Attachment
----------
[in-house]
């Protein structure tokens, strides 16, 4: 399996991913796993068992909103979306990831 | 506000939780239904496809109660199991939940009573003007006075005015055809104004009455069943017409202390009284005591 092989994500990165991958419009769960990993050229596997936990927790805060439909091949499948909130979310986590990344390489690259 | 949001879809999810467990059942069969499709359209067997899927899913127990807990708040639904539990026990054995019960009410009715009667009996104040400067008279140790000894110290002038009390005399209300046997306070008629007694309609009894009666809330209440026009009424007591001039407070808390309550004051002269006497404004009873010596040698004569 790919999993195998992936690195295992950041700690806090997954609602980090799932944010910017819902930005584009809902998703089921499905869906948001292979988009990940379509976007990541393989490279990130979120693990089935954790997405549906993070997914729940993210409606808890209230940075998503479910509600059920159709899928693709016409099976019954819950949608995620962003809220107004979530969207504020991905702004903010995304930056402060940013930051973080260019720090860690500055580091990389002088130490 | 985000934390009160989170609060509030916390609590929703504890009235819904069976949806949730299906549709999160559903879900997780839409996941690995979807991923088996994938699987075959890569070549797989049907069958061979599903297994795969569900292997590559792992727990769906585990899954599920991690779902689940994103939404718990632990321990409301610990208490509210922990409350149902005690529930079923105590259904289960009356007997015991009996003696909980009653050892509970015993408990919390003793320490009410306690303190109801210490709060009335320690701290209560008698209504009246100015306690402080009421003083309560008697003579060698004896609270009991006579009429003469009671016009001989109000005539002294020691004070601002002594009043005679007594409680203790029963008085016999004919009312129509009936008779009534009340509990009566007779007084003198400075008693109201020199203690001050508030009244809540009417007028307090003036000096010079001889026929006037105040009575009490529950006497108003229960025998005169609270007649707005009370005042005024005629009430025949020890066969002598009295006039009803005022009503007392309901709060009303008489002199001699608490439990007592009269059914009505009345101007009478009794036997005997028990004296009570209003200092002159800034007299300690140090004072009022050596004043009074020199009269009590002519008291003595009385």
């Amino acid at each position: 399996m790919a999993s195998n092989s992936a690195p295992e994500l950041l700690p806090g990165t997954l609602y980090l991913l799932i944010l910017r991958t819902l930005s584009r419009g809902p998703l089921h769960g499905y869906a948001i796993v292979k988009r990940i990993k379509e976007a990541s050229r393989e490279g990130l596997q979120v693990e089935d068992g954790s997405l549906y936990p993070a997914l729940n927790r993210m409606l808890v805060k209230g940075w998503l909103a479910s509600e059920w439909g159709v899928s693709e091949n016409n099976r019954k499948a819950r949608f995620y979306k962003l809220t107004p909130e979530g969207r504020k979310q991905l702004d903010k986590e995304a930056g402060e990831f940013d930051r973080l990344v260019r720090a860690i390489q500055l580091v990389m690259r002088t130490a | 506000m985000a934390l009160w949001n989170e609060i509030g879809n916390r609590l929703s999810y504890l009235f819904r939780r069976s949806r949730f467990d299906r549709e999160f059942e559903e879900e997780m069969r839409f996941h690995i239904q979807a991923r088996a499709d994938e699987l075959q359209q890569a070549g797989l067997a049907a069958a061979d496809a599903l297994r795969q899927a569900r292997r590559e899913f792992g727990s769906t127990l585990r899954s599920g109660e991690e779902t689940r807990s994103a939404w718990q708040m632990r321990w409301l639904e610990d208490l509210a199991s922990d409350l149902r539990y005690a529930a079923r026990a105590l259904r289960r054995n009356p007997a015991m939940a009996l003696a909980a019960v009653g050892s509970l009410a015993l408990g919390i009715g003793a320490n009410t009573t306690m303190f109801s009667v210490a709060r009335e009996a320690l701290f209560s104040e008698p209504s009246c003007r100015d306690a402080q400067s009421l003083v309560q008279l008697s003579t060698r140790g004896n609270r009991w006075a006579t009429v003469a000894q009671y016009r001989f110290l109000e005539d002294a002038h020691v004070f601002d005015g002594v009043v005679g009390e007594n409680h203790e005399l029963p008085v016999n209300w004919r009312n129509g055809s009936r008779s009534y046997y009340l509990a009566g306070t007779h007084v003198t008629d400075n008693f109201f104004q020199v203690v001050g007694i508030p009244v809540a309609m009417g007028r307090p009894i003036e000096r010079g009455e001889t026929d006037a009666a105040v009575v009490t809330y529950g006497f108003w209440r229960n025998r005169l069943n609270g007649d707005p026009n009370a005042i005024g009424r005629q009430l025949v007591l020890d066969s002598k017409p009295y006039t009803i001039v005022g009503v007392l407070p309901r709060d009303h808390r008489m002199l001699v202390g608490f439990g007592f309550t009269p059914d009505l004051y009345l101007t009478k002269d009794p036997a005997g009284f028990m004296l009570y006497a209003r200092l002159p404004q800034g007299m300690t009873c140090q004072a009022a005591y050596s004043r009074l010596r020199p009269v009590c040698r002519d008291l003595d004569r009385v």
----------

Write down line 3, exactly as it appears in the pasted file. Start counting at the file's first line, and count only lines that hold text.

């Amino acid at each position: 399996m790919a999993s195998n092989s992936a690195p295992e994500l950041l700690p806090g990165t997954l609602y980090l991913l799932i944010l910017r991958t819902l930005s584009r419009g809902p998703l089921h769960g499905y869906a948001i796993v292979k988009r990940i990993k379509e976007a990541s050229r393989e490279g990130l596997q979120v693990e089935d068992g954790s997405l549906y936990p993070a997914l729940n927790r993210m409606l808890v805060k209230g940075w998503l909103a479910s509600e059920w439909g159709v899928s693709e091949n016409n099976r019954k499948a819950r949608f995620y979306k962003l809220t107004p909130e979530g969207r504020k979310q991905l702004d903010k986590e995304a930056g402060e990831f940013d930051r973080l990344v260019r720090a860690i390489q500055l580091v990389m690259r002088t130490a | 506000m985000a934390l009160w949001n989170e609060i509030g879809n916390r609590l929703s999810y504890l009235f819904r939780r069976s949806r949730f467990d299906r549709e999160f059942e559903e879900e997780m069969r839409f996941h690995i239904q979807a991923r088996a499709d994938e699987l075959q359209q890569a070549g797989l067997a049907a069958a061979d496809a599903l297994r795969q899927a569900r292997r590559e899913f792992g727990s769906t127990l585990r899954s599920g109660e991690e779902t689940r807990s994103a939404w718990q708040m632990r321990w409301l639904e610990d208490l509210a199991s922990d409350l149902r539990y005690a529930a079923r026990a105590l259904r289960r054995n009356p007997a015991m939940a009996l003696a909980a019960v009653g050892s509970l009410a015993l408990g919390i009715g003793a320490n009410t009573t306690m303190f109801s009667v210490a709060r009335e009996a320690l701290f209560s104040e008698p209504s009246c003007r100015d306690a402080q400067s009421l003083v309560q008279l008697s003579t060698r140790g004896n609270r009991w006075a006579t009429v003469a000894q009671y016009r001989f110290l109000e005539d002294a002038h020691v004070f601002d005015g002594v009043v005679g009390e007594n409680h203790e005399l029963p008085v016999n209300w004919r009312n129509g055809s009936r008779s009534y046997y009340l509990a009566g306070t007779h007084v003198t008629d400075n008693f109201f104004q020199v203690v001050g007694i508030p009244v809540a309609m009417g007028r307090p009894i003036e000096r010079g009455e001889t026929d006037a009666a105040v009575v009490t809330y529950g006497f108003w209440r229960n025998r005169l069943n609270g007649d707005p026009n009370a005042i005024g009424r005629q009430l025949v007591l020890d066969s002598k017409p009295y006039t009803i001039v005022g009503v007392l407070p309901r709060d009303h808390r008489m002199l001699v202390g608490f439990g007592f309550t009269p059914d009505l004051y009345l101007t009478k002269d009794p036997a005997g009284f028990m004296l009570y006497a209003r200092l002159p404004q800034g007299m300690t009873c140090q004072a009022a005591y050596s004043r009074l010596r020199p009269v009590c040698r002519d008291l003595d004569r009385v």